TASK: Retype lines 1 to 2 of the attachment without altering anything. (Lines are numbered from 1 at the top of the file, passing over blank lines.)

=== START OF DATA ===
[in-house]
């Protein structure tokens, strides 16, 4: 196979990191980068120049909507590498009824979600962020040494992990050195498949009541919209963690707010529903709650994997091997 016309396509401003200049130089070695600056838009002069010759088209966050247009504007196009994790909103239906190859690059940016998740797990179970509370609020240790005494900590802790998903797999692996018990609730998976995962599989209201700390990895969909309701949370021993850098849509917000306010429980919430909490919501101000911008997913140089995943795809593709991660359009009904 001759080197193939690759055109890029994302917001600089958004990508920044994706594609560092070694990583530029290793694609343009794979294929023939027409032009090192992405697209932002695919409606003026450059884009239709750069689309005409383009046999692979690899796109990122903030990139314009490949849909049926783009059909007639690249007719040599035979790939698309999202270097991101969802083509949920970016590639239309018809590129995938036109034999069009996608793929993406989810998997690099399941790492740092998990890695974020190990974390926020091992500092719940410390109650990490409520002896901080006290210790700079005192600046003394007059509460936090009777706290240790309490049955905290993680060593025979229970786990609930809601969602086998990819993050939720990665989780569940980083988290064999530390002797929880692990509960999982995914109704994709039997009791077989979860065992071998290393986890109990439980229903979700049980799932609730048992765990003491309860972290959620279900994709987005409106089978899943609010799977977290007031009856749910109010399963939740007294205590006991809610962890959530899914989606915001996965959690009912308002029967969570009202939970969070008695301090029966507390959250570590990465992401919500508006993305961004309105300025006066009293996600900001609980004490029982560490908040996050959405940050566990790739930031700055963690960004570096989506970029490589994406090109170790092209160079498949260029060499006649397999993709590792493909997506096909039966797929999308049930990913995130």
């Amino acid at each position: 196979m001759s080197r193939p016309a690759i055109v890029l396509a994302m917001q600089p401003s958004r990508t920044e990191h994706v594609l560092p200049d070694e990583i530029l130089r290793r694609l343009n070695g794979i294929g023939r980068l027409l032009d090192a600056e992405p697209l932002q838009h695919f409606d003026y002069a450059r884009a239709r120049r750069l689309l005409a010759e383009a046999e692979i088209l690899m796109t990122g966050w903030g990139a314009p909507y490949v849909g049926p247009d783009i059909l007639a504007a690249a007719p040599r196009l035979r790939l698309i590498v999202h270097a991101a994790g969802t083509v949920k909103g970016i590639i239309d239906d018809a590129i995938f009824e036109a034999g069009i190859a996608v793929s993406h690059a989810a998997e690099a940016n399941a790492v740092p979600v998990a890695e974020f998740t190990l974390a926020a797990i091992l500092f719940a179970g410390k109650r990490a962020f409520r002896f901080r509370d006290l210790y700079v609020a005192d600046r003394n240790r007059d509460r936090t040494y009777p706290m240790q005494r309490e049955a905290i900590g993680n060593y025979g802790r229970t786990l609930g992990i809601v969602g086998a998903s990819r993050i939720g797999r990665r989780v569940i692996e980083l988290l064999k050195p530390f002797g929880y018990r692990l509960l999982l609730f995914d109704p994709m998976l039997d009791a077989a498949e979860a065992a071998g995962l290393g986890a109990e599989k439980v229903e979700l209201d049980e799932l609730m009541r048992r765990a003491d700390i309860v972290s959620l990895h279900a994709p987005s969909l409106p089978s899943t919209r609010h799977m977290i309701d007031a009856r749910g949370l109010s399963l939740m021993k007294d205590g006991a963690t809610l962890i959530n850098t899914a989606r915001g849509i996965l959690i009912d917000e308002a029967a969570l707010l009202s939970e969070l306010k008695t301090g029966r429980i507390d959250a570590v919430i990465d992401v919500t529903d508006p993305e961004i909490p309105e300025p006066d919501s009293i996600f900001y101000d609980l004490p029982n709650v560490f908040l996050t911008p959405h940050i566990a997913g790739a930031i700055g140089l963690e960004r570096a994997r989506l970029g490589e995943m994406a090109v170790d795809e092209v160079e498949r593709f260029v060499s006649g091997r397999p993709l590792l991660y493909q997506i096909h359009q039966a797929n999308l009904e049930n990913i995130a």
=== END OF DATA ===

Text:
[in-house]
């Protein structure tokens, strides 16, 4: 196979990191980068120049909507590498009824979600962020040494992990050195498949009541919209963690707010529903709650994997091997 016309396509401003200049130089070695600056838009002069010759088209966050247009504007196009994790909103239906190859690059940016998740797990179970509370609020240790005494900590802790998903797999692996018990609730998976995962599989209201700390990895969909309701949370021993850098849509917000306010429980919430909490919501101000911008997913140089995943795809593709991660359009009904 001759080197193939690759055109890029994302917001600089958004990508920044994706594609560092070694990583530029290793694609343009794979294929023939027409032009090192992405697209932002695919409606003026450059884009239709750069689309005409383009046999692979690899796109990122903030990139314009490949849909049926783009059909007639690249007719040599035979790939698309999202270097991101969802083509949920970016590639239309018809590129995938036109034999069009996608793929993406989810998997690099399941790492740092998990890695974020190990974390926020091992500092719940410390109650990490409520002896901080006290210790700079005192600046003394007059509460936090009777706290240790309490049955905290993680060593025979229970786990609930809601969602086998990819993050939720990665989780569940980083988290064999530390002797929880692990509960999982995914109704994709039997009791077989979860065992071998290393986890109990439980229903979700049980799932609730048992765990003491309860972290959620279900994709987005409106089978899943609010799977977290007031009856749910109010399963939740007294205590006991809610962890959530899914989606915001996965959690009912308002029967969570009202939970969070008695301090029966507390959250570590990465992401919500508006993305961004309105300025006066009293996600900001609980004490029982560490908040996050959405940050566990790739930031700055963690960004570096989506970029490589994406090109170790092209160079498949260029060499006649397999993709590792493909997506096909039966797929999308049930990913995130």